Heavy water (deuterium oxide is a form of water that contains a larger than normal amount of the hydrogen isotopedeuterium rather than the common hydrogen-1 isotope that makes up most of the hydrogen in normal water.
A molecule of heavy water has two deuterium atoms in place of the two protium atoms of ordinary "light" water. The weight of a heavy water molecule, however, is not substantially different from that of a normal water molecule, because about 89% of the molecular weight of water comes from the single oxygen atom rather than the two hydrogen atoms.
The colloquial term heavy water refers to a highly enriched water mixture that contains mostly deuterium oxide D2O, but also some hydrogen-deuterium oxide (HDO) and a smaller number of ordinary hydrogen oxide H2O molecules.
For instance, the heavy water used in CANDU reactors is 99.75% enriched by hydrogen atom-fraction—meaning that 99.75% of the hydrogen atoms are of the heavy type. For comparison, ordinary water (the "ordinary water" used for a deuterium standard) contains only about 156 deuterium atoms per million hydrogen atoms.
Types of Heavy Water
Semiheavy water, HDO, exists whenever there is water with light hydrogen (protium, 1H) and deuterium (D or 2H) in the mix. This is because hydrogen atoms (hydrogen-1 and deuterium) are rapidly exchanged between water molecules. Water containing 50% H and 50% D in its hydrogen actually contains about 50% HDO and 25% each of H2O and D2O, in dynamic equilibrium. In normal water, about 1 molecule in 3,200 is HDO (one hydrogen in 6,400 is in the form of D), and heavy water molecules (D2O) only occur in a proportion of about 1 molecule in 41 million. Thus semiheavy water molecules are far more common than pure heavy water molecules.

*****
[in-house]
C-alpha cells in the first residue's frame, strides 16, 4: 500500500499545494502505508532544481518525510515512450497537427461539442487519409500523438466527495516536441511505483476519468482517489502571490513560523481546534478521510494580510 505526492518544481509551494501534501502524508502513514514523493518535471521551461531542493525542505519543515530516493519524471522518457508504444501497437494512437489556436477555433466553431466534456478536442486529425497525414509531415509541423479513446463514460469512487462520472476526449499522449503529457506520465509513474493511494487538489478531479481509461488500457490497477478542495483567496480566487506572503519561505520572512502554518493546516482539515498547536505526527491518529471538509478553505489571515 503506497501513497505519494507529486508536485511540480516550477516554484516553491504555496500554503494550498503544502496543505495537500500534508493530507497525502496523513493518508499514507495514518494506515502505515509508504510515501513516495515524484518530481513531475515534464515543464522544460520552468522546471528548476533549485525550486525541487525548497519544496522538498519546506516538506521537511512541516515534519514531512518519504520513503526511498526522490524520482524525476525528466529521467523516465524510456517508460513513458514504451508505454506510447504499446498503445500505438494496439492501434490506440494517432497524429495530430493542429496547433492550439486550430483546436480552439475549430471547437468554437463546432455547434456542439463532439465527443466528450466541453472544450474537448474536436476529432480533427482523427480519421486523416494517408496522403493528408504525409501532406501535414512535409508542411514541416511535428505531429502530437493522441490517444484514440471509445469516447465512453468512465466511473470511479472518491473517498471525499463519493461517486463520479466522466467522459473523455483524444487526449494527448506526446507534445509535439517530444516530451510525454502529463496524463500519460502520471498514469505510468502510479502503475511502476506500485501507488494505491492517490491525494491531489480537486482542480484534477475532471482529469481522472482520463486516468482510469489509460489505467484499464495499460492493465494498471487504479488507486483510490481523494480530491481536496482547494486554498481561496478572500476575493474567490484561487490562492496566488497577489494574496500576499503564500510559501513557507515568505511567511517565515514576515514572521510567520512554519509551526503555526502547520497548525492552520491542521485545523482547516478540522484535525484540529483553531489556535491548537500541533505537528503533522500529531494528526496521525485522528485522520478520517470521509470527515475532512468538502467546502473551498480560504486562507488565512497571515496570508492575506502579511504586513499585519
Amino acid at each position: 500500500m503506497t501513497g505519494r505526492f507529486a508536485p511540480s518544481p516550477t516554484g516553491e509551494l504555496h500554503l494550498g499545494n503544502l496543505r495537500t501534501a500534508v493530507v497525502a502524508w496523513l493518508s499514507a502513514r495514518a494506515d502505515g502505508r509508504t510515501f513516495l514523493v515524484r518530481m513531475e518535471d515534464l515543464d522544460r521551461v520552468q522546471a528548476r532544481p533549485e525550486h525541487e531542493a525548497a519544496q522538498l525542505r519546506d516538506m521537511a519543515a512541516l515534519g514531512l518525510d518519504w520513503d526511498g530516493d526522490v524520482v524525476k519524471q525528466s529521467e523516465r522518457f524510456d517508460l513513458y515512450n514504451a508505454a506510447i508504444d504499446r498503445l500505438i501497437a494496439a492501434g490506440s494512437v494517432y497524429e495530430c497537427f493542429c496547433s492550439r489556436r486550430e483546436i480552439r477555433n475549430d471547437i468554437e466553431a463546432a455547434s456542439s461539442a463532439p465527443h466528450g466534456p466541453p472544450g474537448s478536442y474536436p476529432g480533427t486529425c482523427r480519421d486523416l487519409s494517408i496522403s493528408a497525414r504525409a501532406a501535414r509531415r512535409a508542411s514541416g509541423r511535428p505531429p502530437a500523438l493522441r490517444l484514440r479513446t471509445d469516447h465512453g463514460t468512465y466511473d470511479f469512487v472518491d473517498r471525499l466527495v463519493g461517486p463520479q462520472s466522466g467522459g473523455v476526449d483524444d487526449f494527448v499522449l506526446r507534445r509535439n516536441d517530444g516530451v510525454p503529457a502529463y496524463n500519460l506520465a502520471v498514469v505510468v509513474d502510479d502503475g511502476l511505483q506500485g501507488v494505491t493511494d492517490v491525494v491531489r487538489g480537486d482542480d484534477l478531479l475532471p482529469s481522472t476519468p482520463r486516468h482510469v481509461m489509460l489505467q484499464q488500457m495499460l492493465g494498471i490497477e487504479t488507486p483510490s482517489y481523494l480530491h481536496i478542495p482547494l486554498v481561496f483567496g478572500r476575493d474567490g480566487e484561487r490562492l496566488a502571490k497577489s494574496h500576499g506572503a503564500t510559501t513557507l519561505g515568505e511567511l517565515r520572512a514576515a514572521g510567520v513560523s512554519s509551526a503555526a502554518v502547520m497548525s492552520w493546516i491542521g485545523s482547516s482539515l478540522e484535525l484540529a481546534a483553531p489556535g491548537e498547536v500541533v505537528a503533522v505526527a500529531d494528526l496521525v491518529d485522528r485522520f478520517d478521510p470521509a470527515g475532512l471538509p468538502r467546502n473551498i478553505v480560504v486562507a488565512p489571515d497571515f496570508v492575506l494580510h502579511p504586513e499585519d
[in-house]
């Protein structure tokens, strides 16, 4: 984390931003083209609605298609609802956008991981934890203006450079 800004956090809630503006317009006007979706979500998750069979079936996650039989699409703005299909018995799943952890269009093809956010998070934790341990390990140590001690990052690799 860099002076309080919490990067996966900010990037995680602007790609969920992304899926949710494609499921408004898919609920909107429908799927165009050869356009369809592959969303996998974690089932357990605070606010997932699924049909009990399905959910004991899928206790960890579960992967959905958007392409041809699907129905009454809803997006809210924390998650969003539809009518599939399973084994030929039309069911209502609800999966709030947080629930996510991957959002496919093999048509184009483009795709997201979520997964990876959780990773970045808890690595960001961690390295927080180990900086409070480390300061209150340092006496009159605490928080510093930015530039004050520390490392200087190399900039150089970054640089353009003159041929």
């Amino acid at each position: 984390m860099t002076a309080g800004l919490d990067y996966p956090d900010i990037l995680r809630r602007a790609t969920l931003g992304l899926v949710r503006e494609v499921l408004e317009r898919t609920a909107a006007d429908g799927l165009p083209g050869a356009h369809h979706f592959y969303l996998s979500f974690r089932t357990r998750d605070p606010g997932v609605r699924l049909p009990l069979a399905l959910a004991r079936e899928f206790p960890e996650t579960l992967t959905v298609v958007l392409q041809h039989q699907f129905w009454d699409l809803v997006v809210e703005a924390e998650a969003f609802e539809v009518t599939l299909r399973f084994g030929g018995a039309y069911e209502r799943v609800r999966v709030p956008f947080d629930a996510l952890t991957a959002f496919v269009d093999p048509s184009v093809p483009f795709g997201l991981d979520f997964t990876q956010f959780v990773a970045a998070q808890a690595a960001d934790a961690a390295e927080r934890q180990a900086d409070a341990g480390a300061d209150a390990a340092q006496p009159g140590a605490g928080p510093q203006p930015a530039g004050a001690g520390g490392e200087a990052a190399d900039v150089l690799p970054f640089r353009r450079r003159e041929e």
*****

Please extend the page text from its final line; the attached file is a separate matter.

Water enriched in the heavier oxygen isotopes 17 O and 18 O is also commercially available, e.g., for use as a non-radioactive isotopic tracer. It is "heavy water" as it is denser than normal water (H180−2O is approximately as dense as D2O, H170−2O is about halfway between H2O and D2O)—but is rarely called heavy water, since it does not contain the deuterium that gives D2O its unusual nuclear and biological properties. It is more expensive than D2O due to the more difficult separation of 17O and 18O.
Tritiated water contains tritium (3H) in place of protium (1H) or deuterium (2H).